Having a challenging or critical conversation makes most people uncomfortable. Even the thought of it makes peoples’ facial expressions contort and grimace as they reflect on the last challenging conversation they took part in. We have all been there; whether it’s confronting a direct report about a performance management issue or ending up in a heated discussion with colleagues or a boss.
In my experience there are only a small percentage of people who do it well and feel reasonably comfortable with the process and they are generally the ones who have practiced a lot and know the techniques.
Being able to hold a challenging conversation and manage conflict is an essential leadership competency and good leaders are the ones who don’t shy away, but face the conflict, solve it, don’t dwell on it and move on.
Practice and preparation is key. Confidence is only built by practice, so the more times you do it the better you will be. Preparation allows you to be really clear in what you want to say and equally what you don’t want to say.
In the emotion of the moment when things get heated we can all say things we don’t want to. That’s because the fight or flight mechanism causes the blood to leave our brain and go to our extremities so we are ready to run, as we were originally programmed to do in dangerous situations! But now it’s our thoughts that can be dangerous! When the blood leaves our brain we can’t think clearly and we need 1-2 minutes to calm down. If you feel that happening to you, take a couple of deep breaths, or where possible ask to continue the meeting a bit later when you have had a chance to calm down.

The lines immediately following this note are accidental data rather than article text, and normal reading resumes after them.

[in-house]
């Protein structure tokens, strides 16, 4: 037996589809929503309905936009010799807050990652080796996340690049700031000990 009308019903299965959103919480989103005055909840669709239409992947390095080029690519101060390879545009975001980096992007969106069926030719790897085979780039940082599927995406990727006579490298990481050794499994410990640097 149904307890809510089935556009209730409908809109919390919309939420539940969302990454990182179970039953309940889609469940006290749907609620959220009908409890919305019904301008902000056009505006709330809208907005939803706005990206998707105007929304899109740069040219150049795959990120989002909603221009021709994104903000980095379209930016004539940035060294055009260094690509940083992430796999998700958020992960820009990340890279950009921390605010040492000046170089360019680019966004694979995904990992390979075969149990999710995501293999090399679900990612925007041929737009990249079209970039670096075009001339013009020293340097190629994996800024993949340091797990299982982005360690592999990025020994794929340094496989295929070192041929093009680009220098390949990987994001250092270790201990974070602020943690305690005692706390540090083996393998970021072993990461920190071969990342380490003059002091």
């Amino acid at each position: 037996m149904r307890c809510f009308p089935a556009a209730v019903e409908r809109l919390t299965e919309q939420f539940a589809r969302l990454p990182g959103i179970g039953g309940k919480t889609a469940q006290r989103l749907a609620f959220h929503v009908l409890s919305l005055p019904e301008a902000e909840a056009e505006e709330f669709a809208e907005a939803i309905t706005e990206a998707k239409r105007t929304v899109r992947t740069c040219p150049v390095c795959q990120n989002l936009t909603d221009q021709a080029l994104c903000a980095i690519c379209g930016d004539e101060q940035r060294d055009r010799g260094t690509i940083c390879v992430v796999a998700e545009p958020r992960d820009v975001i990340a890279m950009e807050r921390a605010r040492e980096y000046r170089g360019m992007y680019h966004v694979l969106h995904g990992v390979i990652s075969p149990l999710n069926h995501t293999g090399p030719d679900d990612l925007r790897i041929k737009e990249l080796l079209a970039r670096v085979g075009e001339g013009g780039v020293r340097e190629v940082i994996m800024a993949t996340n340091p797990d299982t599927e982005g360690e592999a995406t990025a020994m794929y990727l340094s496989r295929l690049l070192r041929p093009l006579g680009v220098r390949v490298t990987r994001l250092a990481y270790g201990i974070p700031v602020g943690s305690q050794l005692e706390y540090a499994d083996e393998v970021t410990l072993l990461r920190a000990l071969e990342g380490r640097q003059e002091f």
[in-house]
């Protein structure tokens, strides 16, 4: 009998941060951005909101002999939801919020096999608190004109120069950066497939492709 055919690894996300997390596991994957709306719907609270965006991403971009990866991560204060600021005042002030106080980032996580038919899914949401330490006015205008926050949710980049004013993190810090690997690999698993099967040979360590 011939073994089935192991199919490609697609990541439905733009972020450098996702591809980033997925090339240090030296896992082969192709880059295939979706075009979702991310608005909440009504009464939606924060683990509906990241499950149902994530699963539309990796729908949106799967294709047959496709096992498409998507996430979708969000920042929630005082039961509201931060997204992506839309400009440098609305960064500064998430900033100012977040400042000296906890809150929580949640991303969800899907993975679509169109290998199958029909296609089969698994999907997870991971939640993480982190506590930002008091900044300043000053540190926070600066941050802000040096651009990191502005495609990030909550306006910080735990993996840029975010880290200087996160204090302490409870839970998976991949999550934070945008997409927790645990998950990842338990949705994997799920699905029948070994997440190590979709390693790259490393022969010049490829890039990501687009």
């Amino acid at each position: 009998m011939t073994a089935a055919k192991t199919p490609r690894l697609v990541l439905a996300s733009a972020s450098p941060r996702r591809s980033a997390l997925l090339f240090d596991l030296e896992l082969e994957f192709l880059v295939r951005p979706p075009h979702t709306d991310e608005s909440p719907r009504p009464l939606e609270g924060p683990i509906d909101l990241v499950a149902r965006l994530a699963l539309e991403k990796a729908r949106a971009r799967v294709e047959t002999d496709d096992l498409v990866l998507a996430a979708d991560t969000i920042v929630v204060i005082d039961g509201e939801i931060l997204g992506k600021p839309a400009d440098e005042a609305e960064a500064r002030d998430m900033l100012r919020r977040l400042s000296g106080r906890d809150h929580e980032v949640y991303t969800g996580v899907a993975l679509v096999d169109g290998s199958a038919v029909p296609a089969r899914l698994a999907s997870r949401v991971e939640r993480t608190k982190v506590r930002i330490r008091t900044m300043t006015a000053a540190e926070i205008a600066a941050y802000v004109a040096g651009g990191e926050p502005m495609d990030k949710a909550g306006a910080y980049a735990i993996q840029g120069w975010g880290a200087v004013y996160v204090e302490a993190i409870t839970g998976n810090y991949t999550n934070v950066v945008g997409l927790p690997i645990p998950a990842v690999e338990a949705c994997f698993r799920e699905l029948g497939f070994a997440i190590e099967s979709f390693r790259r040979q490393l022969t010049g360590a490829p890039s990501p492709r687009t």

Things to consider: Avoid laying blame, pushing the other person’s emotional buttons or going on for too long and remember that we all have different maps of the world and see things in different ways. The key objective is to come out of a challenging conversation with resolution and a solution; it is not about winning.
So what can you do to be good at challenging conversations?
Where you can prepare, spend 15 minutes mapping out the conversation. Use the below questions as a guide.
a) What outcome do you really want from the conversation?
b) What don’t you want to occur as a result of the conversation?
c) Can you get the outcome you would like and avoid what you don’t want to occur?
6 Step Approach
(This model is Adapted from: Susan Scott, 2002, Fierce Conversations)
1) Name the situation, issue or behaviour that occurred and give an example or provide facts that can’t be disputed
2) Describe how you feel about the situation, using “I” statements
3) Explain the consequences of the situation, e.g. “I believe this is causing” or “I am concerned about”
4) Share your contribution to how the situation has developed to this point “ I realize I should have” or “ I should have said something”
5) State the outcome you want to achieve. “ I’d like to resolve this by” or “I would like us to be able to”
6) Ask the other person to respond so you can see their perspective “ How do you see it” “What are your thoughts?”
The above format will ensure that you are planned and prepared so now the rest is up to you ……
Latest posts by Selina Ryan (see all)
- How to Master the Delicacy of Giving Feedback - July 11, 2016
- Leader as Coach – Are you up for it? - March 2, 2015
- Are You A Nervous Networker? – Top Tips To Build Confidence - November 19, 2014